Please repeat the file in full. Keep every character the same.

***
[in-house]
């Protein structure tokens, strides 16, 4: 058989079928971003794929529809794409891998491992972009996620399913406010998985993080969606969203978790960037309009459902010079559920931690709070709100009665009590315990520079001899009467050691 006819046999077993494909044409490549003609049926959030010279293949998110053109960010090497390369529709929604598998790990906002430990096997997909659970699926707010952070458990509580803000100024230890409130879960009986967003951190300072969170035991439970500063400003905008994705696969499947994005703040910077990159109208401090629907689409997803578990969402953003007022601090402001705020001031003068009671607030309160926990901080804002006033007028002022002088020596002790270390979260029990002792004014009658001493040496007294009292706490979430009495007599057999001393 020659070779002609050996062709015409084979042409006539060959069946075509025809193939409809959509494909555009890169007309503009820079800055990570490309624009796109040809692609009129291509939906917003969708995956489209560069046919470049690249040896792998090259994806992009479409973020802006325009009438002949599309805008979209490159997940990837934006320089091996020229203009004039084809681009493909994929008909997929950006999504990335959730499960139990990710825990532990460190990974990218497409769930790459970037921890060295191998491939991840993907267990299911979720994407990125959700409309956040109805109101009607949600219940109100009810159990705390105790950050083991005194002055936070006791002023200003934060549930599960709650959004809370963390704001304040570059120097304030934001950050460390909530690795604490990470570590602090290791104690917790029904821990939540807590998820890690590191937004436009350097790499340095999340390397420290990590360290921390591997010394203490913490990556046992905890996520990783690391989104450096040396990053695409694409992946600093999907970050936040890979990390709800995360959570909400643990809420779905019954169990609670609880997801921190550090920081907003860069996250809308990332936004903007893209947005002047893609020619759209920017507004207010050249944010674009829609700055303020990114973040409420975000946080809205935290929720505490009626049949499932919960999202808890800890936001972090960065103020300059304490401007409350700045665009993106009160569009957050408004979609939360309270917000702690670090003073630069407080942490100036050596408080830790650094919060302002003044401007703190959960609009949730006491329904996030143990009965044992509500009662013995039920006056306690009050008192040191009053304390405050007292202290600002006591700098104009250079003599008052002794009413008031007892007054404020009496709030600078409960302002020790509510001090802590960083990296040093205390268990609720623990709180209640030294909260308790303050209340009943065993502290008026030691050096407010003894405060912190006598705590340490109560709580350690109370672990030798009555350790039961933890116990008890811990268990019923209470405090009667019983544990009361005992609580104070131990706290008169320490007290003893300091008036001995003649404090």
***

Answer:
[in-house]
């Protein structure tokens, strides 16, 4: 058989079928971003794929529809794409891998491992972009996620399913406010998985993080969606969203978790960037309009459902010079559920931690709070709100009665009590315990520079001899009467050691 006819046999077993494909044409490549003609049926959030010279293949998110053109960010090497390369529709929604598998790990906002430990096997997909659970699926707010952070458990509580803000100024230890409130879960009986967003951190300072969170035991439970500063400003905008994705696969499947994005703040910077990159109208401090629907689409997803578990969402953003007022601090402001705020001031003068009671607030309160926990901080804002006033007028002022002088020596002790270390979260029990002792004014009658001493040496007294009292706490979430009495007599057999001393 020659070779002609050996062709015409084979042409006539060959069946075509025809193939409809959509494909555009890169007309503009820079800055990570490309624009796109040809692609009129291509939906917003969708995956489209560069046919470049690249040896792998090259994806992009479409973020802006325009009438002949599309805008979209490159997940990837934006320089091996020229203009004039084809681009493909994929008909997929950006999504990335959730499960139990990710825990532990460190990974990218497409769930790459970037921890060295191998491939991840993907267990299911979720994407990125959700409309956040109805109101009607949600219940109100009810159990705390105790950050083991005194002055936070006791002023200003934060549930599960709650959004809370963390704001304040570059120097304030934001950050460390909530690795604490990470570590602090290791104690917790029904821990939540807590998820890690590191937004436009350097790499340095999340390397420290990590360290921390591997010394203490913490990556046992905890996520990783690391989104450096040396990053695409694409992946600093999907970050936040890979990390709800995360959570909400643990809420779905019954169990609670609880997801921190550090920081907003860069996250809308990332936004903007893209947005002047893609020619759209920017507004207010050249944010674009829609700055303020990114973040409420975000946080809205935290929720505490009626049949499932919960999202808890800890936001972090960065103020300059304490401007409350700045665009993106009160569009957050408004979609939360309270917000702690670090003073630069407080942490100036050596408080830790650094919060302002003044401007703190959960609009949730006491329904996030143990009965044992509500009662013995039920006056306690009050008192040191009053304390405050007292202290600002006591700098104009250079003599008052002794009413008031007892007054404020009496709030600078409960302002020790509510001090802590960083990296040093205390268990609720623990709180209640030294909260308790303050209340009943065993502290008026030691050096407010003894405060912190006598705590340490109560709580350690109370672990030798009555350790039961933890116990008890811990268990019923209470405090009667019983544990009361005992609580104070131990706290008169320490007290003893300091008036001995003649404090």